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TALLAHASSEE (CBSMiami/NSF) – After years of confusion, a measure that would overhaul Florida’s school grading system and get schools ready for new tests is headed to the House floor after receiving overwhelming approval at its final committee stop.

The House Education Appropriations Subcommittee approved the proposal (HB 7117) with a bipartisan, 11-2 vote on Monday. Modeled on a proposal by Education Commissioner Pam Stewart, the bill would streamline school grades and suspend punishment for school grades for one year while a new state assessment is rolled out.

The proposed changes come against the backdrop of years of disorder within the school grading system, including repeated steps by the State Board of Education to prevent school districts from dropping more than one letter grade in the wake of changes to the school report card formula.

The plan adopted Monday would alter the grading formula and do away with penalties schools could currently receive for the grades assigned in the 2014-15 school year. That move is in part an effort to make up for the state switching from the FCAT, now in use, to an exam crafted by the American Institutes for Research.

But some Democrats and educators have argued that a one year break is not long enough, especially since Stewart only selected AIR as the developer of the new test last week. Critics say a break of at least three years is needed.

“I think a one-year pause is still not going to be enough time… If we want this to be successful, we should not be rushing it,” said Rep. Karen Castor Dentel, a Maitland Democrat who voted against the plan.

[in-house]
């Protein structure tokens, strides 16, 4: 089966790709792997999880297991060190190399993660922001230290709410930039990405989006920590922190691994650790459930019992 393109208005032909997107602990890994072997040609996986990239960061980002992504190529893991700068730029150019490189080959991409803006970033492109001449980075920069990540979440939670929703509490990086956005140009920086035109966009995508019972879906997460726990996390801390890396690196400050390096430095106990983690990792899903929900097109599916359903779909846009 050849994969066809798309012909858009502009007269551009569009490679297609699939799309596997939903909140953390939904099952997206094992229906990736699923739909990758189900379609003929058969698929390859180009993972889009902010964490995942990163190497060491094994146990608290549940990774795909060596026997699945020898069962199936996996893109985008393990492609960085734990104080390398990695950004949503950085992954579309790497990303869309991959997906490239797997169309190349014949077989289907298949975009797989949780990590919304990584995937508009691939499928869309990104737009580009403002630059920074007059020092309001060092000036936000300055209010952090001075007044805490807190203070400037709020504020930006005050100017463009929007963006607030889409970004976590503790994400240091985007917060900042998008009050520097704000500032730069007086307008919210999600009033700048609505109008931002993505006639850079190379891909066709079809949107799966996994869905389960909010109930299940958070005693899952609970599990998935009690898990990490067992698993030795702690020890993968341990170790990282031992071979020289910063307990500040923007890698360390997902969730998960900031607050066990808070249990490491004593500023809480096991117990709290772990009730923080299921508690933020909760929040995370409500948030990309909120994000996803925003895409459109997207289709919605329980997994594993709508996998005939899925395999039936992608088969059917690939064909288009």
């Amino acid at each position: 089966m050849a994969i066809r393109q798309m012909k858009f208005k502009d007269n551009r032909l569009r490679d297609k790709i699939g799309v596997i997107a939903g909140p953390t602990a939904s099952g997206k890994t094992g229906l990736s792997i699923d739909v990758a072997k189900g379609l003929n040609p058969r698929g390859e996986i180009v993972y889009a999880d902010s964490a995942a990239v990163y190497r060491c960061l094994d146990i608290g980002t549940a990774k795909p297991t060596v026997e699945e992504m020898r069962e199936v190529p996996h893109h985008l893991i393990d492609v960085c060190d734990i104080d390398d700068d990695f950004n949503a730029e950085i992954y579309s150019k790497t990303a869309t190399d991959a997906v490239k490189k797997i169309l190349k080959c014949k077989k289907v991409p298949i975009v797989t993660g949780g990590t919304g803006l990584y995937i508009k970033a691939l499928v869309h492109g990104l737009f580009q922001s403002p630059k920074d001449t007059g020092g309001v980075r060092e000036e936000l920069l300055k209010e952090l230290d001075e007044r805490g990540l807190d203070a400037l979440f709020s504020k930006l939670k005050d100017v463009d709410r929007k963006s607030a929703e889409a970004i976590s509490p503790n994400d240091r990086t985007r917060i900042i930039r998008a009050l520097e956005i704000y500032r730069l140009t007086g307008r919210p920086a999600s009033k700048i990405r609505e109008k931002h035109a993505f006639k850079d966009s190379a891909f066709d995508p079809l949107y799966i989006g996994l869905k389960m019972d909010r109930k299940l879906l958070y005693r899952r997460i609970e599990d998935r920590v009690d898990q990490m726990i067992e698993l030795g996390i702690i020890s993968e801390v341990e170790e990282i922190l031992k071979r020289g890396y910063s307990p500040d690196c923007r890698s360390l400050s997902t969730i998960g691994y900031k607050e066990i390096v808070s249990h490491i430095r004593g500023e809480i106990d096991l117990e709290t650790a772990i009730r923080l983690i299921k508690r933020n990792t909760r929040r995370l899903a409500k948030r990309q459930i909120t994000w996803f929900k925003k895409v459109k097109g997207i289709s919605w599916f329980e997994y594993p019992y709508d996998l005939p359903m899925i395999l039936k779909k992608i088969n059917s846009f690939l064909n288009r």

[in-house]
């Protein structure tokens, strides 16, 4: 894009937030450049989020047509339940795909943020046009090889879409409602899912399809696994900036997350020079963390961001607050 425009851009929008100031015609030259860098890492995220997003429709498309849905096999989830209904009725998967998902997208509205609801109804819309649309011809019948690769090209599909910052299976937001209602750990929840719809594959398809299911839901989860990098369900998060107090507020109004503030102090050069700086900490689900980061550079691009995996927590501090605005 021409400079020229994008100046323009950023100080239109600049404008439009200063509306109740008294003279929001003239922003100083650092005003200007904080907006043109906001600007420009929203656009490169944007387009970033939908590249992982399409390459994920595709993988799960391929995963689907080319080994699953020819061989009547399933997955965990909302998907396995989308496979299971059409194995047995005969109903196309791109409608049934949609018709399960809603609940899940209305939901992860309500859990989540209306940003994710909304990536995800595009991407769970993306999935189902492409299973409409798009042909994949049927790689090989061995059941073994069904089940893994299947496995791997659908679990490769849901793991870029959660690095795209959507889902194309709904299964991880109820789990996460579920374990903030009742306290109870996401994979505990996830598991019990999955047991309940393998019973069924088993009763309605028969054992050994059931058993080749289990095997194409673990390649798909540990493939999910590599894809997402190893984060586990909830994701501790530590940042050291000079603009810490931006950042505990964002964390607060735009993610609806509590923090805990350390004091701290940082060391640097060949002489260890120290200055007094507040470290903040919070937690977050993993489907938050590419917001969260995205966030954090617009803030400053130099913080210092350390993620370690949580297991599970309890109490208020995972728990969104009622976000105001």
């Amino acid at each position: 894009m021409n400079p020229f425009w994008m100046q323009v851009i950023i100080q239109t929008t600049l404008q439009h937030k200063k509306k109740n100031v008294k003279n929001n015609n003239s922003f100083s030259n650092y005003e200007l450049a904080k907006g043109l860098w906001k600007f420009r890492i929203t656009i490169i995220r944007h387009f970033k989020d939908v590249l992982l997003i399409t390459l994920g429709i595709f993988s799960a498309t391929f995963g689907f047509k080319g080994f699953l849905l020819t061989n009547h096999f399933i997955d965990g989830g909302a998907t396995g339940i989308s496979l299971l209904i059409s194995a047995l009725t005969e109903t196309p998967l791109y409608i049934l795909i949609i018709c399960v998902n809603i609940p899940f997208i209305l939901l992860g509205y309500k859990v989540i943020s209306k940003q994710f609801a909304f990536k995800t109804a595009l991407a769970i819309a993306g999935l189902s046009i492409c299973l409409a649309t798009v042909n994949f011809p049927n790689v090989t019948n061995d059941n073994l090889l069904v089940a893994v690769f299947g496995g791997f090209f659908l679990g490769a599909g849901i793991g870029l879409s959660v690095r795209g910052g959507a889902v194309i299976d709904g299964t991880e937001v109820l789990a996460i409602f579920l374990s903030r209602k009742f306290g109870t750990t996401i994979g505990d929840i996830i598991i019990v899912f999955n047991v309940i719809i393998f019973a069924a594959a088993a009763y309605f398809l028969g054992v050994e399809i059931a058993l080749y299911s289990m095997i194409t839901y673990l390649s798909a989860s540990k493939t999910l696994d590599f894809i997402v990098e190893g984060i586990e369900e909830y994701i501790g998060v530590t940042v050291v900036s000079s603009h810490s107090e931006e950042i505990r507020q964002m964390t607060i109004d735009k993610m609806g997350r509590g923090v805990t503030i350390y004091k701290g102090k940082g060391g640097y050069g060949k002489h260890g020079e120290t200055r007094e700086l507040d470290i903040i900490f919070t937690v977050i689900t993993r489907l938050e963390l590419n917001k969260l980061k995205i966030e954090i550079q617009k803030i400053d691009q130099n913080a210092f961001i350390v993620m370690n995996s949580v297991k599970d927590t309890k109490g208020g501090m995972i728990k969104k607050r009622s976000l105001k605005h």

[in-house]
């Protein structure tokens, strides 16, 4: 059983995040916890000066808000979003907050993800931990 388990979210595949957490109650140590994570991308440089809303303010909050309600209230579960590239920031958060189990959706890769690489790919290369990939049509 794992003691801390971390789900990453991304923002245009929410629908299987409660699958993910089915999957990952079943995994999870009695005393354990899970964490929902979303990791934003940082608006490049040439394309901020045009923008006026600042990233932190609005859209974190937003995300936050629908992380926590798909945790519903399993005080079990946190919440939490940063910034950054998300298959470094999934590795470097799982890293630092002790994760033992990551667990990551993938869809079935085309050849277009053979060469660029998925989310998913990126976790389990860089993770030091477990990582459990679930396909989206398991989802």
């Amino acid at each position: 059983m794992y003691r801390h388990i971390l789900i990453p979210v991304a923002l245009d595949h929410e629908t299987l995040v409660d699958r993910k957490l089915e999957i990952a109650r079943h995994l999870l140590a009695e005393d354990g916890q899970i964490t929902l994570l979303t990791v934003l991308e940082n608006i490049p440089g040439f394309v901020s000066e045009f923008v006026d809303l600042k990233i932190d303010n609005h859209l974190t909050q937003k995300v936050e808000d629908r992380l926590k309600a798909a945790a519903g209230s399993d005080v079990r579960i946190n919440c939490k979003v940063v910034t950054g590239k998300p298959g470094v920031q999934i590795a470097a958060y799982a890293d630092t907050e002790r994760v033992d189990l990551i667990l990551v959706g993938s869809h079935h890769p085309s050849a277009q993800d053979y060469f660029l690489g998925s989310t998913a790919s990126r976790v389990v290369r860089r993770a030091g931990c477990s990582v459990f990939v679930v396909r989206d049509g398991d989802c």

The Florida Education Association, the state’s largest teachers union, also calls for a longer phase-in, although President Andy Ford was largely conciliatory during remarks to the panel.

“A one-year hiatus is a good move,” Ford said. “We don’t think it’s long enough, but it is a step in the right direction, and we appreciate it.”

But Rep. Janet Adkins, the Fernandina Beach Republican who sponsored the bill, pushed back against a three-year transition.

“There’s always this kind of desire by the institution to have a greater period (of) transition time,” she said. “… I think what’s in the best interest of our students is creating that sense of urgency. Now, we want to hold our schools harmless. We want to make sure that we’ve got a smooth transition period.”

The Senate version (SB 1642) is scheduled for its last stop at the Appropriations Committee on Thursday before heading to the floor, if approved as expected.

This report is by Brandon Larrabee with The News Service of Florida.


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